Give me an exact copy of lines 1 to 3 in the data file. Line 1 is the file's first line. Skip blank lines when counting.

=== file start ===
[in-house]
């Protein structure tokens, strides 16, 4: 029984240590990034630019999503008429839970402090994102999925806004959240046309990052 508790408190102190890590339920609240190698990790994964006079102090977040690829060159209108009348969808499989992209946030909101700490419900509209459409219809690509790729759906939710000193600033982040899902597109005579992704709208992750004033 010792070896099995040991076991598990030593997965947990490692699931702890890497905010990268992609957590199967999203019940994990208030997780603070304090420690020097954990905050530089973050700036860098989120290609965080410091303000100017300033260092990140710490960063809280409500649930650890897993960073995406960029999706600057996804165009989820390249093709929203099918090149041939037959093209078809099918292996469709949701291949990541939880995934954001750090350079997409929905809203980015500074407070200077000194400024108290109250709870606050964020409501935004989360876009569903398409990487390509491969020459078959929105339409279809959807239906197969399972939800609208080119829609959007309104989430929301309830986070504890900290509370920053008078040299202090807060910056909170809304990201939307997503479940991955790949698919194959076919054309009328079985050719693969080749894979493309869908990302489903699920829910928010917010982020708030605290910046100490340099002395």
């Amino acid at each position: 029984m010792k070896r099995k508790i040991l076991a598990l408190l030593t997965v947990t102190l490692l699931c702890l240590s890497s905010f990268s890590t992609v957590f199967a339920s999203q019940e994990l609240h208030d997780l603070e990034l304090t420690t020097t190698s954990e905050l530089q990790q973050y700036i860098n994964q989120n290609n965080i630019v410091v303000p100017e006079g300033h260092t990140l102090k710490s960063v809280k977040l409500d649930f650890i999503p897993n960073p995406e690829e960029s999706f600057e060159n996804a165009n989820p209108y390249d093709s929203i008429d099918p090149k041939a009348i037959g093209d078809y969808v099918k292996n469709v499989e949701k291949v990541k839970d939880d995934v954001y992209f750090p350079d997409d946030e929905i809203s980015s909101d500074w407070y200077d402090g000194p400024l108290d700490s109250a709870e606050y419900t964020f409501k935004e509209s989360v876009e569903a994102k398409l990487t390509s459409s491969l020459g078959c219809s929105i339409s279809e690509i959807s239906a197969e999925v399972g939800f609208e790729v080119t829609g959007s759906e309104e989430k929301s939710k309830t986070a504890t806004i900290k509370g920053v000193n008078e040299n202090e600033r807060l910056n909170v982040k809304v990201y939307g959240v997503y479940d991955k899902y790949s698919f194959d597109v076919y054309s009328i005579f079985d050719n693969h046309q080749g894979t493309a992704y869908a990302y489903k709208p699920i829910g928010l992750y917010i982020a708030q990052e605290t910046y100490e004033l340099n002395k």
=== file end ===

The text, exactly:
[in-house]
């Protein structure tokens, strides 16, 4: 029984240590990034630019999503008429839970402090994102999925806004959240046309990052 508790408190102190890590339920609240190698990790994964006079102090977040690829060159209108009348969808499989992209946030909101700490419900509209459409219809690509790729759906939710000193600033982040899902597109005579992704709208992750004033 010792070896099995040991076991598990030593997965947990490692699931702890890497905010990268992609957590199967999203019940994990208030997780603070304090420690020097954990905050530089973050700036860098989120290609965080410091303000100017300033260092990140710490960063809280409500649930650890897993960073995406960029999706600057996804165009989820390249093709929203099918090149041939037959093209078809099918292996469709949701291949990541939880995934954001750090350079997409929905809203980015500074407070200077000194400024108290109250709870606050964020409501935004989360876009569903398409990487390509491969020459078959929105339409279809959807239906197969399972939800609208080119829609959007309104989430929301309830986070504890900290509370920053008078040299202090807060910056909170809304990201939307997503479940991955790949698919194959076919054309009328079985050719693969080749894979493309869908990302489903699920829910928010917010982020708030605290910046100490340099002395």
């Amino acid at each position: 029984m010792k070896r099995k508790i040991l076991a598990l408190l030593t997965v947990t102190l490692l699931c702890l240590s890497s905010f990268s890590t992609v957590f199967a339920s999203q019940e994990l609240h208030d997780l603070e990034l304090t420690t020097t190698s954990e905050l530089q990790q973050y700036i860098n994964q989120n290609n965080i630019v410091v303000p100017e006079g300033h260092t990140l102090k710490s960063v809280k977040l409500d649930f650890i999503p897993n960073p995406e690829e960029s999706f600057e060159n996804a165009n989820p209108y390249d093709s929203i008429d099918p090149k041939a009348i037959g093209d078809y969808v099918k292996n469709v499989e949701k291949v990541k839970d939880d995934v954001y992209f750090p350079d997409d946030e929905i809203s980015s909101d500074w407070y200077d402090g000194p400024l108290d700490s109250a709870e606050y419900t964020f409501k935004e509209s989360v876009e569903a994102k398409l990487t390509s459409s491969l020459g078959c219809s929105i339409s279809e690509i959807s239906a197969e999925v399972g939800f609208e790729v080119t829609g959007s759906e309104e989430k929301s939710k309830t986070a504890t806004i900290k509370g920053v000193n008078e040299n202090e600033r807060l910056n909170v982040k809304v990201y939307g959240v997503y479940d991955k899902y790949s698919f194959d597109v076919y054309s009328i005579f079985d050719n693969h046309q080749g894979t493309a992704y869908a990302y489903k709208p699920i829910g928010l992750y917010i982020a708030q990052e605290t910046y100490e004033l340099n002395k």